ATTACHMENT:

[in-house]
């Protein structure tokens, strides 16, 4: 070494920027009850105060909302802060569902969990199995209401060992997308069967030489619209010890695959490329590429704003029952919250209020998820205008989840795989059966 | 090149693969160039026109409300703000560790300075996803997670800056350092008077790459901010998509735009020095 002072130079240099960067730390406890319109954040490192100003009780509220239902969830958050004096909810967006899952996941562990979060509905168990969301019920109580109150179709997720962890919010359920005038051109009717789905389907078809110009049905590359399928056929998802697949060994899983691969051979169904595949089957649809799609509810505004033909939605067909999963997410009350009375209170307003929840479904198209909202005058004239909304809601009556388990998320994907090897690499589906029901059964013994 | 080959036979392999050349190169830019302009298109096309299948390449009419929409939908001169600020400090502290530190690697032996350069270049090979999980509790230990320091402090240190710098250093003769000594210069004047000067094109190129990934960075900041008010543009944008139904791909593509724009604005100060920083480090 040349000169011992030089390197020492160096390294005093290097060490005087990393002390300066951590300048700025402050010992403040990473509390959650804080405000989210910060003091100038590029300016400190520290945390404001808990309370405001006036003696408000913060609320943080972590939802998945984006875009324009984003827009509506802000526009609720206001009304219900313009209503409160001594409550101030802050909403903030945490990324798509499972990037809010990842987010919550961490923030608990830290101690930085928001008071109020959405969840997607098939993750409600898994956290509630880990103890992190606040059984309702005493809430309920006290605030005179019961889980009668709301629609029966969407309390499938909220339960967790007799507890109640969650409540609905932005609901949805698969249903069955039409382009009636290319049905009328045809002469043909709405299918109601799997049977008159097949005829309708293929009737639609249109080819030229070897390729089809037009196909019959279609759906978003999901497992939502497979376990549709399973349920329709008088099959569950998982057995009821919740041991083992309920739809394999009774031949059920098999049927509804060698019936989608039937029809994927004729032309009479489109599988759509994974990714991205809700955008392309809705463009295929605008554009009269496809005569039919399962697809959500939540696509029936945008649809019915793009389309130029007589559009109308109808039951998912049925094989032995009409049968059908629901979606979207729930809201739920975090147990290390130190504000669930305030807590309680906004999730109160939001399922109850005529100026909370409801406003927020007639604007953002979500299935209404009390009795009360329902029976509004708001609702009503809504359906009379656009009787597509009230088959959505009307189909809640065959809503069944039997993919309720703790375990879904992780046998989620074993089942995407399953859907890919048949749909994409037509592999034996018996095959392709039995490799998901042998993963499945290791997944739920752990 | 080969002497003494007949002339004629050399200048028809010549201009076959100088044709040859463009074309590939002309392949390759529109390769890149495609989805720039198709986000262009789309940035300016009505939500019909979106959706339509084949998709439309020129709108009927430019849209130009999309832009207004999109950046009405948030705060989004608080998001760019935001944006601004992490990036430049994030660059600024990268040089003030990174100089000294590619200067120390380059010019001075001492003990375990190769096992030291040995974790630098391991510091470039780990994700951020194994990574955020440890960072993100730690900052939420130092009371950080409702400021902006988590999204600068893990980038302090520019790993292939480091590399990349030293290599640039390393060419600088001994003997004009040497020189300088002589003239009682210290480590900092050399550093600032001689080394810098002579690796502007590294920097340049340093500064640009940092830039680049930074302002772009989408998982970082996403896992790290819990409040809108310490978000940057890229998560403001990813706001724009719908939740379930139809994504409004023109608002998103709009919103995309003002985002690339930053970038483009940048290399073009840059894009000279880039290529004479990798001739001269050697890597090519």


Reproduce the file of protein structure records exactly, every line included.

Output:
[in-house]
């Protein structure tokens, strides 16, 4: 070494920027009850105060909302802060569902969990199995209401060992997308069967030489619209010890695959490329590429704003029952919250209020998820205008989840795989059966 | 090149693969160039026109409300703000560790300075996803997670800056350092008077790459901010998509735009020095 002072130079240099960067730390406890319109954040490192100003009780509220239902969830958050004096909810967006899952996941562990979060509905168990969301019920109580109150179709997720962890919010359920005038051109009717789905389907078809110009049905590359399928056929998802697949060994899983691969051979169904595949089957649809799609509810505004033909939605067909999963997410009350009375209170307003929840479904198209909202005058004239909304809601009556388990998320994907090897690499589906029901059964013994 | 080959036979392999050349190169830019302009298109096309299948390449009419929409939908001169600020400090502290530190690697032996350069270049090979999980509790230990320091402090240190710098250093003769000594210069004047000067094109190129990934960075900041008010543009944008139904791909593509724009604005100060920083480090 040349000169011992030089390197020492160096390294005093290097060490005087990393002390300066951590300048700025402050010992403040990473509390959650804080405000989210910060003091100038590029300016400190520290945390404001808990309370405001006036003696408000913060609320943080972590939802998945984006875009324009984003827009509506802000526009609720206001009304219900313009209503409160001594409550101030802050909403903030945490990324798509499972990037809010990842987010919550961490923030608990830290101690930085928001008071109020959405969840997607098939993750409600898994956290509630880990103890992190606040059984309702005493809430309920006290605030005179019961889980009668709301629609029966969407309390499938909220339960967790007799507890109640969650409540609905932005609901949805698969249903069955039409382009009636290319049905009328045809002469043909709405299918109601799997049977008159097949005829309708293929009737639609249109080819030229070897390729089809037009196909019959279609759906978003999901497992939502497979376990549709399973349920329709008088099959569950998982057995009821919740041991083992309920739809394999009774031949059920098999049927509804060698019936989608039937029809994927004729032309009479489109599988759509994974990714991205809700955008392309809705463009295929605008554009009269496809005569039919399962697809959500939540696509029936945008649809019915793009389309130029007589559009109308109808039951998912049925094989032995009409049968059908629901979606979207729930809201739920975090147990290390130190504000669930305030807590309680906004999730109160939001399922109850005529100026909370409801406003927020007639604007953002979500299935209404009390009795009360329902029976509004708001609702009503809504359906009379656009009787597509009230088959959505009307189909809640065959809503069944039997993919309720703790375990879904992780046998989620074993089942995407399953859907890919048949749909994409037509592999034996018996095959392709039995490799998901042998993963499945290791997944739920752990 | 080969002497003494007949002339004629050399200048028809010549201009076959100088044709040859463009074309590939002309392949390759529109390769890149495609989805720039198709986000262009789309940035300016009505939500019909979106959706339509084949998709439309020129709108009927430019849209130009999309832009207004999109950046009405948030705060989004608080998001760019935001944006601004992490990036430049994030660059600024990268040089003030990174100089000294590619200067120390380059010019001075001492003990375990190769096992030291040995974790630098391991510091470039780990994700951020194994990574955020440890960072993100730690900052939420130092009371950080409702400021902006988590999204600068893990980038302090520019790993292939480091590399990349030293290599640039390393060419600088001994003997004009040497020189300088002589003239009682210290480590900092050399550093600032001689080394810098002579690796502007590294920097340049340093500064640009940092830039680049930074302002772009989408998982970082996403896992790290819990409040809108310490978000940057890229998560403001990813706001724009719908939740379930139809994504409004023109608002998103709009919103995309003002985002690339930053970038483009940048290399073009840059894009000279880039290529004479990798001739001269050697890597090519």